Getting Apps Approved - Strategies for Success
Flurry has also done a similar client audit, and VP of marketing, Peter Farago, was quoted as saying, “There is literally not one developer’s app that we could find that had a rejection due to UDID alone.”
So What Does This Mean for Mobile App Marketers?
It’s increasingly clear that the UDID is on its way out. What’s not yet clear is the exact timeline for elimination, which technologies are going to replace it and which will receive widest adoption. As such, savvy marketers need to manage multiple technologies during this difficult transitional stage.
Here is a review of the major technologies currently being proposed in the market:
- HTML5 1st Party Cookie Tracking: This technique tracks ad performance by setting the Safari equivalent of a first party cookie. This results in accurate ad attribution with no room for ambiguity. Cookies are not device identifiers and cannot be shared with other apps. This method has the advantage of being the mobile equivalent of a commonly used and widely accepted web tracking solution, and does a good job of balancing the need for ad performance attribution with user privacy. Because it provides a direct link between clicks, installs and post-install events, it is well-suited for identifying ad sources that attract loyal users. Its major drawback is a redirect to a Safari page on the first launch of the app, which shows up as a short animated flash. It should also be noted that such an experience may be branded and integrated into the user experience. Cookie tracking is an effective solution for those focused on getting the best quality attribution for measuring ROI on media spend.
- Digital Fingerprinting: This technology matches attributes such as a user’s IP address, OS level and other data to “fingerprint” the user and statistically estimate conversions. For example, if a particular IP address clicks on an ad for an app, and then the same IP address creates an install of that app 60 seconds later, chances are good the user who clicked and the user who installed the app are one and the same. Where this gets tricky is that the data points used are not unique and can change, so there can be errors. Though this method works well for tracking simple conversions, it is not sufficiently reliable for tracking post-install events, which are critical to identifying ad sources that generate high quality, loyal users.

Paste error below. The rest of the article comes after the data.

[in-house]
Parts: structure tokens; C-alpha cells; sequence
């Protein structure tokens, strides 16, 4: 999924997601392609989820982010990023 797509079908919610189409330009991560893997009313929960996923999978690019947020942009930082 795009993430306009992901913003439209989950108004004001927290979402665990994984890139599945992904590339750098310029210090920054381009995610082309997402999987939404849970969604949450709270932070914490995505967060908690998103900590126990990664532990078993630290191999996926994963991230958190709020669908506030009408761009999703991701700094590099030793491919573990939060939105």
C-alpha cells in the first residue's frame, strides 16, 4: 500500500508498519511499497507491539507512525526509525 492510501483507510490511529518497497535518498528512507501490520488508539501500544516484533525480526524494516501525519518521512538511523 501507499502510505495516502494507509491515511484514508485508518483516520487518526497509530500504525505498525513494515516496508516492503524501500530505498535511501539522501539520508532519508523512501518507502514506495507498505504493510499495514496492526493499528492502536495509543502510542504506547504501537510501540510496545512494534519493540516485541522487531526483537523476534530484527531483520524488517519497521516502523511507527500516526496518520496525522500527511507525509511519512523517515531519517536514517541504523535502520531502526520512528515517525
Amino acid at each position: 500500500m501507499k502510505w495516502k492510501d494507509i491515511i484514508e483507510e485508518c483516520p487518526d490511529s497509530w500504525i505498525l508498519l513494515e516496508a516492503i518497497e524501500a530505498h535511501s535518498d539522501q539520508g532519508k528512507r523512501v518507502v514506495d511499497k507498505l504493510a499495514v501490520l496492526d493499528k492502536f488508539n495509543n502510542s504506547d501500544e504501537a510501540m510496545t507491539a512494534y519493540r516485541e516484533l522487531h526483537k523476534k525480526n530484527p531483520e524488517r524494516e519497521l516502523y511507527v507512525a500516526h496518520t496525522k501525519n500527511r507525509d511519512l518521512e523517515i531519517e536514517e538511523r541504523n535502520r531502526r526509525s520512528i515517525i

- MAC Address Tracking: A number of ad networks have viewed substituting the UDID with another unique identifier tied to the hardware device, the MAC Address. Some variants encrypt the address or use it as a key. The major benefit of this method is that it requires minimal change to existing infrastructure – MAC Addresses are handled in a similar manner to UDIDs. Many in the market believe that MAC Addresses carry similar privacy issues as the UDID and thus are not viewed as a long-term solution.
- OpenUDID and SecureUDID: These are technologies that offer open source implementations, a unique id, and the promise of an explicit opt-out for users. These implementations utilize the device copy/paste buffer as the location for storing this ID. Since the copy/paste buffer wasn’t intended for long-term storage, there is concern that this method may ultimately be frowned upon by Apple, but there appears to be support amongst some of the ad networks for these methods.
What’s the Right Choice?
Each of the methods above has advantages and drawbacks. Some vendors have lined up behind particular technologies and are pushing them hard as the best choice. Ideally, a single solution supported by Apple would be the best solution.
Very recently rumors have been circulating that Apple will not fully deprecate UDIDs until the launch of iOS 6, and at that time advocate a first party cookie option. But this is unconfirmed. Even if accurate, developers still need alternate solutions between now and then.